... This relationship can also be clearly seen independently in males and females (Fig E in S1 File). The link between corneal astigmatism and deficiency in melanin production has been previously reported for albinism [33]. Our data suggests that darker skin and hence possibly increased melanin production appears protective for corneal astigmatism. ...
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Purpose To describe corneal astigmatism in the UK Biobank population and to look for associations with other biometric variables and socio-demographic factors. Methods This analysis included a subsample of 107,452 participants of the UK Biobank study who underwent an enhanced ophthalmic examination including autorefractor keratometry (Tomey RC 5000, Tomey Corp., Nagoya, Japan). Participants were recruited from across the United Kingdom between 2006 and 2010, and all were between 40 to 69 years. After quality control and applying relevant exclusions, data on corneal astigmatism on 83,751 participants were included for analysis. Potential associations were tested through univariable regression and significant parameters carried forward for multivariable analysis. Results In univariable analysis, the characteristics significantly associated with higher corneal astigmatism (P<0.001), by order of magnitude were, female gender, white ethnicity, lighter skin colour, use of UV protection, lower alcohol intake, lower corneal-compensated intraocular pressure (ccIOP), older age at completion of education, younger age, higher Townsend deprivation index, lower height and lower systolic blood pressure. After inclusion in the multivariable analysis, gender, skin colour, alcohol intake, age at completion of full-time education, ccIOP, age and Townsend deprivation score remained significant (all P<0.001). Increased corneal astigmatism was also found to be significantly associated with amblyopia or strabismus. Conclusions This analysis confirms previous associations with astigmatism such as younger age and female gender, and identified novel risk factors including lighter skin colour, lower alcohol intake, later age having completed full time education later, lower ccIOP and higher Townsend deprivation index. Further research is needed to investigate these novel associations.
... Our observations in this study is similar to the results reported by Udeh., et al. and Ajose., et al. in other parts of Nigeria[11,13]. Other developing countries with similar socioeconomic status such as Nepal, Cameroun and Malawi also had similar findings[17][18][19]. It has been postulated that the subnormal presenting visual acuity may be due to delayed visual maturation, foveal hypoplasia, nystagmus, strabismus and iris trans-illumination.Anderson., et al. in the United States of America however, reported a better mean uncorrected distance and near visual acuity of 0.73 logMAR (6/32 Snellen) and 0.31 logMAR (N6) respectively [20]. ...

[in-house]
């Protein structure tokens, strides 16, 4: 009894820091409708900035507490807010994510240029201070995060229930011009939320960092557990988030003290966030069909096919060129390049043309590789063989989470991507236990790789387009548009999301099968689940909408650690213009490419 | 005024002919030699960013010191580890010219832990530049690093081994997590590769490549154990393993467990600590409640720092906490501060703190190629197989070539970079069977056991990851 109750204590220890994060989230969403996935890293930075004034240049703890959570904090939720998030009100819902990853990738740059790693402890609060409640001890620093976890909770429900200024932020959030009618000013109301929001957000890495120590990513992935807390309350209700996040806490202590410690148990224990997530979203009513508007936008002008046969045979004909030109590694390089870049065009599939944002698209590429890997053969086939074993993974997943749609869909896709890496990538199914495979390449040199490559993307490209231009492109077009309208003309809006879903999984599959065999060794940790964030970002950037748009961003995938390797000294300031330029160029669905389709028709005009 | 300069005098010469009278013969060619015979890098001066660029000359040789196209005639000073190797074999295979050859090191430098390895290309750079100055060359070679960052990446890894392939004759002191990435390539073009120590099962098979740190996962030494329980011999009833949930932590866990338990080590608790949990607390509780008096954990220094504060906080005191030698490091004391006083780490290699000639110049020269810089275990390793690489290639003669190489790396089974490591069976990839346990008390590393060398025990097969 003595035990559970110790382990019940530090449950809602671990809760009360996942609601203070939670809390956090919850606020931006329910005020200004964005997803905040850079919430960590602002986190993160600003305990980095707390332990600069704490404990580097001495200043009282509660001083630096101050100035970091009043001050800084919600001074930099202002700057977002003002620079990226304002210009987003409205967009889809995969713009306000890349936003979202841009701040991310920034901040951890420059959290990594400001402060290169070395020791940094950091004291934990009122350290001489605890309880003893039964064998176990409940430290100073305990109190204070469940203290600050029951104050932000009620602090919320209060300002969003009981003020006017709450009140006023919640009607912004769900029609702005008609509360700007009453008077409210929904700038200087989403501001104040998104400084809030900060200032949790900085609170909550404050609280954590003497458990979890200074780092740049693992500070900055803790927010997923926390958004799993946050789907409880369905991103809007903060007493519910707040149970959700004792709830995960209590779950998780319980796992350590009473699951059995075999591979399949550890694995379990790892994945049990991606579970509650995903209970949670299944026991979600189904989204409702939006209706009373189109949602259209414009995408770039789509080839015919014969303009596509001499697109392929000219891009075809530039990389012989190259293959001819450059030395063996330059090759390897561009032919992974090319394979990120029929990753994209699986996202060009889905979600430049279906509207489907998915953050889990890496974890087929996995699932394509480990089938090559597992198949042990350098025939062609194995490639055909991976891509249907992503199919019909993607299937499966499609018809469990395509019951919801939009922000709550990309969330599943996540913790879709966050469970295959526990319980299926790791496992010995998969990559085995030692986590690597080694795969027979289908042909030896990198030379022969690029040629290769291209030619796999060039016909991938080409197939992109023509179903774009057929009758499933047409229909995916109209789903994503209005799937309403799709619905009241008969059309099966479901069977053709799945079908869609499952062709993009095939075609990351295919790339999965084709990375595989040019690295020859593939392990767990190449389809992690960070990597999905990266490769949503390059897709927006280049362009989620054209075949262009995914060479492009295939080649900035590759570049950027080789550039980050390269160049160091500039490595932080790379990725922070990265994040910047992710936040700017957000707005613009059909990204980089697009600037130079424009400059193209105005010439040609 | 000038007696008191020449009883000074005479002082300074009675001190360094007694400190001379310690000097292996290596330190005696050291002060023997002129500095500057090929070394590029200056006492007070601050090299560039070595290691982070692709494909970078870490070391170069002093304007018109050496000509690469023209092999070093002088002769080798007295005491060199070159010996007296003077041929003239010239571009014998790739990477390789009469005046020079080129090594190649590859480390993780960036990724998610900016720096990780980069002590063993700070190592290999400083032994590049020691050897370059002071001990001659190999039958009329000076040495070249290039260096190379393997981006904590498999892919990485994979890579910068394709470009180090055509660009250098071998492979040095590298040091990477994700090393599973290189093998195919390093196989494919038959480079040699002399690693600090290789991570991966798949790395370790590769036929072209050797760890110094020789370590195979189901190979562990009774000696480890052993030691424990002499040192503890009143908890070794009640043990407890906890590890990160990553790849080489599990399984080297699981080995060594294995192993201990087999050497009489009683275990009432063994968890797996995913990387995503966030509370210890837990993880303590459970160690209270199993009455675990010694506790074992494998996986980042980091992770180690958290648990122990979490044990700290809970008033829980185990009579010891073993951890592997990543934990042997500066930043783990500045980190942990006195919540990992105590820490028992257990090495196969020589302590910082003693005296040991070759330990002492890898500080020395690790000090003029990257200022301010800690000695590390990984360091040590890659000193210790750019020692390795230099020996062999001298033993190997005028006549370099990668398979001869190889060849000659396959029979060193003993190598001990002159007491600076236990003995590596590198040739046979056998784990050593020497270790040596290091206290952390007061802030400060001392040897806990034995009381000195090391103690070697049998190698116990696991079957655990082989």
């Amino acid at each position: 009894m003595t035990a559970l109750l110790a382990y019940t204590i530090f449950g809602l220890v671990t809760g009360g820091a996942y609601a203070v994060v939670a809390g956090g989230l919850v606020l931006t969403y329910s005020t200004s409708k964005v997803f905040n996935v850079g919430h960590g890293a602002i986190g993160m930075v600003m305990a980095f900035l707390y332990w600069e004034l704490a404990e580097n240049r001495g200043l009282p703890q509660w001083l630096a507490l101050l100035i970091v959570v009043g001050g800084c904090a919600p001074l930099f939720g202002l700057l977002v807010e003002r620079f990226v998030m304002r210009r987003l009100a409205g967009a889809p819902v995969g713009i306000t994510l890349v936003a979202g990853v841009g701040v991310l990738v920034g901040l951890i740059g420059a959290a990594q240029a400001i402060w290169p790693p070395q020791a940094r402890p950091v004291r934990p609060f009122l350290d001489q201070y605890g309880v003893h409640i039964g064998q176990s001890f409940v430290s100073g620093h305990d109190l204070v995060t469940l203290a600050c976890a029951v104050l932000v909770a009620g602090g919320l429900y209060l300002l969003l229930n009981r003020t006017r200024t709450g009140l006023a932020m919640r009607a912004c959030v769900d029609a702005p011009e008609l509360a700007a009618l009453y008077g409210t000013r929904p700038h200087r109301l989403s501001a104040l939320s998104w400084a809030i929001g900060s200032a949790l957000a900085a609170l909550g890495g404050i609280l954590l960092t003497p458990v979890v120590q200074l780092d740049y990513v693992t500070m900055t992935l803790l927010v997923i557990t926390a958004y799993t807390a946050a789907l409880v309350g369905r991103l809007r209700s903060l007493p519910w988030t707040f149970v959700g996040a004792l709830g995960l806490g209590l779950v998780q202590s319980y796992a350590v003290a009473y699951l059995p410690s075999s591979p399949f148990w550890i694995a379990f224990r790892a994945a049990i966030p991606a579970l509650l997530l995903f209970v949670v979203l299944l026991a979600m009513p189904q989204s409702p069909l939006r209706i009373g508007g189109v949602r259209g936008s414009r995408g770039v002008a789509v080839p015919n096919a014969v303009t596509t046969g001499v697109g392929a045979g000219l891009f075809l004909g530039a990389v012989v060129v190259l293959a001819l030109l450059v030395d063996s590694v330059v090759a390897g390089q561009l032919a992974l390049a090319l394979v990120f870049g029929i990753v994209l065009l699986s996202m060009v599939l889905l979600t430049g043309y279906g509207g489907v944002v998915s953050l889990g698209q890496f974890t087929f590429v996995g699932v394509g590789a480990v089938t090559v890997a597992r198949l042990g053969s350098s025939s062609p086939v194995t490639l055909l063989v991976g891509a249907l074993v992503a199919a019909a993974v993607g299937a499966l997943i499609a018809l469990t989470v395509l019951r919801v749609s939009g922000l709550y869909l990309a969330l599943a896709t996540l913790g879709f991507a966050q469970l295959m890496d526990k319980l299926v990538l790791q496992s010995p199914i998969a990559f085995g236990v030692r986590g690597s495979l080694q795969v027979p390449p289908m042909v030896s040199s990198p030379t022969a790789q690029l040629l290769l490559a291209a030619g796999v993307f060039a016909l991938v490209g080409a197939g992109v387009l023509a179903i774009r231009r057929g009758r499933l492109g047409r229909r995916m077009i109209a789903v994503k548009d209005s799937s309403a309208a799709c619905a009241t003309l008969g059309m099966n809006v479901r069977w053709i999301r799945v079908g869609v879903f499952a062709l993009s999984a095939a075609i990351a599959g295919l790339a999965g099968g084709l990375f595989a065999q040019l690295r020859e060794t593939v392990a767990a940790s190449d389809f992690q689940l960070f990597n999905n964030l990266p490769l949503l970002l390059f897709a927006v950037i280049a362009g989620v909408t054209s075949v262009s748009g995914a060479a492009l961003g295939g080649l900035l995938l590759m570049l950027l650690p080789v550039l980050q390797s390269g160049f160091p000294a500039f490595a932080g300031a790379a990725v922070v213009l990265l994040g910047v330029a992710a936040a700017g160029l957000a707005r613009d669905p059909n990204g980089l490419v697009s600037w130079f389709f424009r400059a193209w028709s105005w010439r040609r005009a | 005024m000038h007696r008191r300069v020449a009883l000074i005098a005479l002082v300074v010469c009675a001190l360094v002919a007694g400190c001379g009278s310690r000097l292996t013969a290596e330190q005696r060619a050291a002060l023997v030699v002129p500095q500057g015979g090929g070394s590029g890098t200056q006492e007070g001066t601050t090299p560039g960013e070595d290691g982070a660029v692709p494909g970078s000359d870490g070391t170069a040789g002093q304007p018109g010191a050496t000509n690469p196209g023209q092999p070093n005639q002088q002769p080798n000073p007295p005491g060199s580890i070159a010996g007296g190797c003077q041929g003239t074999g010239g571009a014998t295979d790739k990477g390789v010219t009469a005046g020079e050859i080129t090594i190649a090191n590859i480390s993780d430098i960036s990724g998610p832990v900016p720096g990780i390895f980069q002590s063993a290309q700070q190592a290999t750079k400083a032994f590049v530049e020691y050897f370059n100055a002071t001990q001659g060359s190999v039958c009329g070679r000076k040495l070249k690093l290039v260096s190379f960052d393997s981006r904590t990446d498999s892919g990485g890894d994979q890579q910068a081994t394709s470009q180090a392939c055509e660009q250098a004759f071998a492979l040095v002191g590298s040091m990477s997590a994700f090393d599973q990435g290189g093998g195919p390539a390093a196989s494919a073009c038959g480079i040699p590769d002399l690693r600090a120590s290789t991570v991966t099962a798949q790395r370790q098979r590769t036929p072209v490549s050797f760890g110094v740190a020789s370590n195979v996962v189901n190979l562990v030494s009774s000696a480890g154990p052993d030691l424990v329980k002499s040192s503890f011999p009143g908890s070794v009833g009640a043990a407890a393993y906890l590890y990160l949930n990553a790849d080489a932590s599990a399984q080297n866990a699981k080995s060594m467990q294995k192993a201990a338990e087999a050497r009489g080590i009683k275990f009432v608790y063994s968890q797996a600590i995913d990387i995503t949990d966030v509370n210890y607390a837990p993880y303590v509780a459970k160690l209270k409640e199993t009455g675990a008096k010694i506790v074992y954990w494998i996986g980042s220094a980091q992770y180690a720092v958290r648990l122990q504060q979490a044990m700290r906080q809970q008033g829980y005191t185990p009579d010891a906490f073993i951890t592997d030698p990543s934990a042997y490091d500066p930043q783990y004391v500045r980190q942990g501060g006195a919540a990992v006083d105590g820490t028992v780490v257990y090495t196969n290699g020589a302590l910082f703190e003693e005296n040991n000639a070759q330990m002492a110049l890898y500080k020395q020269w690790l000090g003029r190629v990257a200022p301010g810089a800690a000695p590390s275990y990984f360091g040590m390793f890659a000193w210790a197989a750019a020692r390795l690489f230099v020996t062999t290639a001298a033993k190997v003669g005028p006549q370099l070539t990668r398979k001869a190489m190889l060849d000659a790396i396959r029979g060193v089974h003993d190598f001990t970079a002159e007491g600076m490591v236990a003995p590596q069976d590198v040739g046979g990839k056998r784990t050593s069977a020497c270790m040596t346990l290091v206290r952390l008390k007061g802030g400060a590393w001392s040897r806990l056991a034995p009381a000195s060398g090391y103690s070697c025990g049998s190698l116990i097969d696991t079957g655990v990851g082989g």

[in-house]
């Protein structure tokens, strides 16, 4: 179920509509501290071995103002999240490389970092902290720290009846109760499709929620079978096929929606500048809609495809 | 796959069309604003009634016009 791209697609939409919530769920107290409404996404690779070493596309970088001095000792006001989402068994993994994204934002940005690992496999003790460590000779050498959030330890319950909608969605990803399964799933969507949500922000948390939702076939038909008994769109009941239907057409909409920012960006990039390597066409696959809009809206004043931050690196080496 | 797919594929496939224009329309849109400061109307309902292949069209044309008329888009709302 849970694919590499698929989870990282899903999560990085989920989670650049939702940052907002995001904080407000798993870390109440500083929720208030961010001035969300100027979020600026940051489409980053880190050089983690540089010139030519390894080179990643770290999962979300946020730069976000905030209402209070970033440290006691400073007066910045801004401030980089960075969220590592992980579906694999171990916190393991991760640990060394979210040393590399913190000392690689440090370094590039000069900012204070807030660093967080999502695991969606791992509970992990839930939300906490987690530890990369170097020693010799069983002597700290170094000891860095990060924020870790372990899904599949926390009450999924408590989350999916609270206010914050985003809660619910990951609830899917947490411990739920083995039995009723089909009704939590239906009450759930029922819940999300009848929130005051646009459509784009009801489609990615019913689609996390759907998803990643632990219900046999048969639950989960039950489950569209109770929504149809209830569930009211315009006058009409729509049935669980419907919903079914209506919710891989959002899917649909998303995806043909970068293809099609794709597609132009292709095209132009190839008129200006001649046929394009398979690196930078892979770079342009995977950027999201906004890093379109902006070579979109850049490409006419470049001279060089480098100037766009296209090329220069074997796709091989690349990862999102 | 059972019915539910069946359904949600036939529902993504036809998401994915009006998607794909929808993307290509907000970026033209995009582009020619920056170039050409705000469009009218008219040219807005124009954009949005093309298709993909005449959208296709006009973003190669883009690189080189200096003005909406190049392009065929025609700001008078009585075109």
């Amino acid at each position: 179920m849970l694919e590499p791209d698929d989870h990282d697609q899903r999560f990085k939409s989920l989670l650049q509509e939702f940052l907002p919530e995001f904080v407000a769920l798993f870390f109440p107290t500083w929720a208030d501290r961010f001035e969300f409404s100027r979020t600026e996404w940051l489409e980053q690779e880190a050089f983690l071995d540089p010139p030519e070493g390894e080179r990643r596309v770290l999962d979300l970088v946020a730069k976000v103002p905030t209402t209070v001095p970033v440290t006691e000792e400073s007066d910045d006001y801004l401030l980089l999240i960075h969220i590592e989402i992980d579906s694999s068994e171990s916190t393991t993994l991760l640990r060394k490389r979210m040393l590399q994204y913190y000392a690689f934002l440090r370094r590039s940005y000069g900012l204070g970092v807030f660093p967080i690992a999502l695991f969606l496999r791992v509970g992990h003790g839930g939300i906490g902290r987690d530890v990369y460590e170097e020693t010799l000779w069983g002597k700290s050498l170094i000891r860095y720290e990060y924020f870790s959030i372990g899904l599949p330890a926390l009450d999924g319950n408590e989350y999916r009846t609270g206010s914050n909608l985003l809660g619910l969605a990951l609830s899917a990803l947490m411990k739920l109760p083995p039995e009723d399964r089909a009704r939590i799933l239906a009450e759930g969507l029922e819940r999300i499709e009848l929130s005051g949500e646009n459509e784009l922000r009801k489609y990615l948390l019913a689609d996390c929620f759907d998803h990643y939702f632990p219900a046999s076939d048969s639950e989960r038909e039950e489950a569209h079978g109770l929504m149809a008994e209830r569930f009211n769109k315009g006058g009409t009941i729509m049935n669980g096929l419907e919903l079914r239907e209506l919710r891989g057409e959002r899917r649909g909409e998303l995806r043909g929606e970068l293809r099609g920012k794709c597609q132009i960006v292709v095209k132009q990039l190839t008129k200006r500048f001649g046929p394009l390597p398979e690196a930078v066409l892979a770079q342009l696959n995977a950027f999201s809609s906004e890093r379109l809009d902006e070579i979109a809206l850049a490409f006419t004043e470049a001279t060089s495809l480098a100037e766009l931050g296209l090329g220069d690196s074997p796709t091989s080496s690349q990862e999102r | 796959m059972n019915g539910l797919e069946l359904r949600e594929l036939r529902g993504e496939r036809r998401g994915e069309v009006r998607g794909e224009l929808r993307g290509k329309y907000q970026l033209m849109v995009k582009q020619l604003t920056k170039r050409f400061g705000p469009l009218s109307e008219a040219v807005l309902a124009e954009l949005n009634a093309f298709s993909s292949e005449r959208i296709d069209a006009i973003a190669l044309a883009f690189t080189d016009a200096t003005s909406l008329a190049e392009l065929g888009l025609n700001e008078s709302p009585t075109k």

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Purpose To describe corneal astigmatism in the UK Biobank population, to look for associations with other biometric variables and socio-demographic factors, and to report the proportion with abnormal keratometry and irregular astigmatism suggestive of pathological corneal ectasias such as keratoconus. Methods Cross-sectional data were obtained from UK Biobank (www.ukbiobank.ac.uk/). A subsample of 107,452 participants from UK communities had undergone an enhanced ophthalmic examination including autorefractor keratometry (Tomey RC 5000, Tomey Corp., Nagoya, Japan). After quality control and applying relevant exclusions, data on corneal astigmatism on 83,751 participants was available for analysis. Potential associations were tested through univariable regression and significant parameters carried forward for multivariable analysis. Results In a univariable analysis, the characteristics significantly protective against corneal astigmatism were gender (male), older age, darker skin colour and increased alcohol intake (all p<0.001). The parameters significantly associated with increased corneal astigmatism were older age at completion of full time education, use of UV protection and lower corrected visual acuity. After inclusion in the multivariable analysis, age, gender, age at completion of full time education, corrected visual acuity and skin colour remained significant (all p<0.001). Increased corneal astigmatism was also found to be significantly associated with amblyopia or strabismus. No individuals with abnormal keratometry or irregular astigmatism were reported. Conclusions This analysis of associations with astigmatism in a large cohort of volunteers confirms previous associations including adverse associations with younger age and female gender, and identified novel associations including darker skin colour and frequency of alcohol intake. The highest risk group for corneal astigmatism were younger females of lighter skin colour, having completed full time education later, with higher logMAR corrected visual acuity. We also confirmed that corneal astigmatism is a high risk factor for amblyopia and strabismus. Finally since no cases of keratoconus were identified, this would suggest that simple keratometry indices may not be sufficient for population screening of keratoconus.